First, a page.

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an incitement to additional violence. or as a propaganda tool. that's not who we are. we don't trot out this stuff as trophies." but that goes against the advice of his own cia director, leon panetta, who as recently as yesterday was suggesting the white house would release a picture to undermine any skepticism. >> the bottom line is that, you know, we got bin laden and i think we have to reveal to the rest of the world the fact that we were able to get him and kill him. >> reporter: today, a number of troops who served in afghanistan wrote me their reactions. "great decision." "doesn't matter, long as he is dead." but one mother of a soldier killed in afghanistan felt differently, writing, "if it wasn't for this man, my son would be alive. they allow victims to go to criminal's executions. why can't the victims of bin laden's evil acts see his dead body? if it wasn't for him, my son would be alive." lisa reina, whose husband joe was in the world trade center that horrible september morning, is also disappointed in the
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president's decision. >> we want to see him dead. he took away a part of all of our lives that we're never going to get back. and i think it's very important for the family members to see a picture of him dead. >> reporter: as for any skeptics, president obama said today, quote, we don't think that a photograph in and of itself is going to make any difference. there are going to be folks that deny it. the fact of the matter is, you will not see osama bin laden walking on this earth again. diane? >> all right, jake, thank you. and some of those denying it, of course, overseas in pakistan, where there is another debate raging tonight. it is about the u.s. and pakistan, and, of course, it is lighting up the air waves here at home, as well. cia director leon panetta has said that pakistan was either involved in protecting bin laden or incompetent, raising the question here at home, what about the foreign aide the u.s. has sent to pakistan, $20 billion since 9/11? jim sciutto spent the day questioning a senior pakistani intelligence officer about all of this, and he is in islamabad tonight.
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jim? >> reporter: well, diane, senior security officials here are not normally in the business of speaking openly to foreign journalists, but tonight, the anger at the u.s. government is so severe inside the pakistani government, they are eager to say their piece. we were invited to meet one of pakistan's most senior security officials. it is an extremely rare interview. he refused to have his face shown or voice recorded. our first question, how could bin laden hide out for so long right under their noses? do you blame yourselves for missing bin laden? "yes, it was a failure," he said. "but if it's true that he was living there for years and the u.s. had the information, who's incompetent? if anyone failed for so long, it's the cia." you're an intelligence expert, a tremendous amount of experience. was your first reaction anger at the americans or anger at yourselves for missing him?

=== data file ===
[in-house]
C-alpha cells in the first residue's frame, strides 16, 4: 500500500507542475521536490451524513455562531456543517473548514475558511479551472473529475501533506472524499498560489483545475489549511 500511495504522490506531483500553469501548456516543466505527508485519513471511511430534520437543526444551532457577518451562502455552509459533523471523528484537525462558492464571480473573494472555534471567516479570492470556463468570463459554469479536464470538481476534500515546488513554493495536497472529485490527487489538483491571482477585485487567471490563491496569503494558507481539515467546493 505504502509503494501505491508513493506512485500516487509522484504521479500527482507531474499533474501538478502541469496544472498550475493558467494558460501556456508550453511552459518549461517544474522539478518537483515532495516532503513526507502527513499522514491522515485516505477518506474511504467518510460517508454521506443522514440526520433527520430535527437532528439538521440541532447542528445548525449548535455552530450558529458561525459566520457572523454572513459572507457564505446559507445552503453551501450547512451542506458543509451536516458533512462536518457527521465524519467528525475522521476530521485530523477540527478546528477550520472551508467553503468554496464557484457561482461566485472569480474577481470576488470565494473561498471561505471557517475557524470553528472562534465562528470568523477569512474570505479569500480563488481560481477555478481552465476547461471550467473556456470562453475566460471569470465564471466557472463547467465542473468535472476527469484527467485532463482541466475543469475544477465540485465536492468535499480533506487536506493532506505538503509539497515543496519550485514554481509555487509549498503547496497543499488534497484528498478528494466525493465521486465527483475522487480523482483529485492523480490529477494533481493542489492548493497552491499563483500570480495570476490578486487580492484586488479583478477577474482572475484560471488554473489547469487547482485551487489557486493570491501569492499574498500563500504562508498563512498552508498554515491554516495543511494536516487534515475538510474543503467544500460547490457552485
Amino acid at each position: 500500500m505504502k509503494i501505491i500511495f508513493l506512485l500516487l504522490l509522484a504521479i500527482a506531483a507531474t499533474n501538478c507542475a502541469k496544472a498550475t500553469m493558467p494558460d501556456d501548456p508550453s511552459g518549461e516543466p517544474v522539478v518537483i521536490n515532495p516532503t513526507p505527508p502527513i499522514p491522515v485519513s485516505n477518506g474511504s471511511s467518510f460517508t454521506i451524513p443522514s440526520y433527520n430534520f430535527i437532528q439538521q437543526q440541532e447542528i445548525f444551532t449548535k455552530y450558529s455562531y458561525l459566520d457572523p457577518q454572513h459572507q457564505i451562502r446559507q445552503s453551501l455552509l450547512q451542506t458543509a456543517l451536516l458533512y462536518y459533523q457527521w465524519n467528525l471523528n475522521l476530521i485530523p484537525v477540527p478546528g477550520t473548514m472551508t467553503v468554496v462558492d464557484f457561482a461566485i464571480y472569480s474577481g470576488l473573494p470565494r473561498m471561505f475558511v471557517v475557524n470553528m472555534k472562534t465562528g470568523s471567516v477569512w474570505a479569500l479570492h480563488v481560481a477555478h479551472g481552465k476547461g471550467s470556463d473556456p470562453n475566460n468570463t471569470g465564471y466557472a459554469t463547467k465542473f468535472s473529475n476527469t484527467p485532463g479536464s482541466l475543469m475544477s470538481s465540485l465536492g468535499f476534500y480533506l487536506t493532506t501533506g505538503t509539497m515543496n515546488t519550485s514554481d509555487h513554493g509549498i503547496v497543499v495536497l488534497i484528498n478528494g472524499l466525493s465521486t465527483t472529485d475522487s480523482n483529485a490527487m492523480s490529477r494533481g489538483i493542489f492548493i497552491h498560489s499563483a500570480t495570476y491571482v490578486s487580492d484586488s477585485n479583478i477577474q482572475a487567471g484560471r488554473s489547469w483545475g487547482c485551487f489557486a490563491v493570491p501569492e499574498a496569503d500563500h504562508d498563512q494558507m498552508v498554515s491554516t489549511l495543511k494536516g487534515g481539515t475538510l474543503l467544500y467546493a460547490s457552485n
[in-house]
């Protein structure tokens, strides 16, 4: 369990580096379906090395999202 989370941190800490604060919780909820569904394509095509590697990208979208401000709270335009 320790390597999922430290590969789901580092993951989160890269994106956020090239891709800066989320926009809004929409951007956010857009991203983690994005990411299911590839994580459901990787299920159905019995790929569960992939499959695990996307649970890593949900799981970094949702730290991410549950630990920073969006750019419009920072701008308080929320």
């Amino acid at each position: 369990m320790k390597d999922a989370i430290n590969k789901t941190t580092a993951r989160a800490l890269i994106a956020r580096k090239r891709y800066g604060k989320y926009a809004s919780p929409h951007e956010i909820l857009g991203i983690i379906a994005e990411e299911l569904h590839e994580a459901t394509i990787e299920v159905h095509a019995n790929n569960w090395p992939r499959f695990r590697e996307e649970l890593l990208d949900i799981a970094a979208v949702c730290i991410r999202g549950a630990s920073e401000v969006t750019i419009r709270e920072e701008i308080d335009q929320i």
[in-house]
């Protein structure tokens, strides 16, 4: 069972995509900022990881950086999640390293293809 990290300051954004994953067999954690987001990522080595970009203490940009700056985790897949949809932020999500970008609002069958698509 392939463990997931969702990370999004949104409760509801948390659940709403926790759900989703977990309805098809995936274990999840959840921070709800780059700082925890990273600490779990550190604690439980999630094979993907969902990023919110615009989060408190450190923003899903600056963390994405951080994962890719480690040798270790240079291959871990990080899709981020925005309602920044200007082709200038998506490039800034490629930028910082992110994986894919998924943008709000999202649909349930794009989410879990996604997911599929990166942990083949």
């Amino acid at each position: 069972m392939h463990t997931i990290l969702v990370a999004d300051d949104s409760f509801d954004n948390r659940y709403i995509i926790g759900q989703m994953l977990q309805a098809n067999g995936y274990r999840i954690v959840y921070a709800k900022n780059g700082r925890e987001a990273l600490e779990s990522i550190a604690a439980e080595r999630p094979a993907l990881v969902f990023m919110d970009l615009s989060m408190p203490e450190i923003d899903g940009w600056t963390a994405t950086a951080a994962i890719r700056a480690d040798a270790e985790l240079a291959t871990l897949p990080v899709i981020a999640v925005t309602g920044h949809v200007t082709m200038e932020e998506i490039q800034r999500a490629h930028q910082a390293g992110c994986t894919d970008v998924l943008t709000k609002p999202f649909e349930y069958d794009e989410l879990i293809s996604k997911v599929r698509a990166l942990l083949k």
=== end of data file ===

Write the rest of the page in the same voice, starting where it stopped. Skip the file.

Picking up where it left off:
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"i was relieved," he said, "but not happy with the way it was done." he then lashed out at america, saying the secrecy of the raid and cia director leon panetta's comments that pakistan was either incompetent or involved, had seriously damaged the relationship between key allies fighting terror. "now, there's a total deficit of trust," he said. "that is a big blow." he said bin laden's sprawling compound did not attract the attention of pakistani security officials, in part because that same location had been compromised, raided before bin laden moved in. officials looking for another senior al qaeda operative. but how could a mansion with so many high walls not stand out? "that kind of house is not something extraordinary in the area," he insisted, "where people are paranoid about security." pakistani officials are now virtually certain there will be revenge attacks. and tonight, terrorists are vowing to deliver. in a telephone interview, a spokesman for the pakistani taliban told us its sights are